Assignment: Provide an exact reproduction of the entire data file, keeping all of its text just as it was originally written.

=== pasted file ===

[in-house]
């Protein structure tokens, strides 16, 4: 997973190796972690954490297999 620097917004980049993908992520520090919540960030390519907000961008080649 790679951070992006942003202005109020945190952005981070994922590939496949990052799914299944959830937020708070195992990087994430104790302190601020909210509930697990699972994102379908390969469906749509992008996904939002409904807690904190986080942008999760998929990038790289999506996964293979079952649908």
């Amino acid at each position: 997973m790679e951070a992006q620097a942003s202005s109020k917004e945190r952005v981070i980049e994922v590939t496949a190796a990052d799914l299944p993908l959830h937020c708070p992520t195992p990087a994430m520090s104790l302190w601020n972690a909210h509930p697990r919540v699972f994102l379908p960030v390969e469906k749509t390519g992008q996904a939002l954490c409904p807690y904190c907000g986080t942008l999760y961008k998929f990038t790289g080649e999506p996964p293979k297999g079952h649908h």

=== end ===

[in-house]
């Protein structure tokens, strides 16, 4: 997973190796972690954490297999 620097917004980049993908992520520090919540960030390519907000961008080649 790679951070992006942003202005109020945190952005981070994922590939496949990052799914299944959830937020708070195992990087994430104790302190601020909210509930697990699972994102379908390969469906749509992008996904939002409904807690904190986080942008999760998929990038790289999506996964293979079952649908």
């Amino acid at each position: 997973m790679e951070a992006q620097a942003s202005s109020k917004e945190r952005v981070i980049e994922v590939t496949a190796a990052d799914l299944p993908l959830h937020c708070p992520t195992p990087a994430m520090s104790l302190w601020n972690a909210h509930p697990r919540v699972f994102l379908p960030v390969e469906k749509t390519g992008q996904a939002l954490c409904p807690y904190c907000g986080t942008l999760y961008k998929f990038t790289g080649e999506p996964p293979k297999g079952h649908h």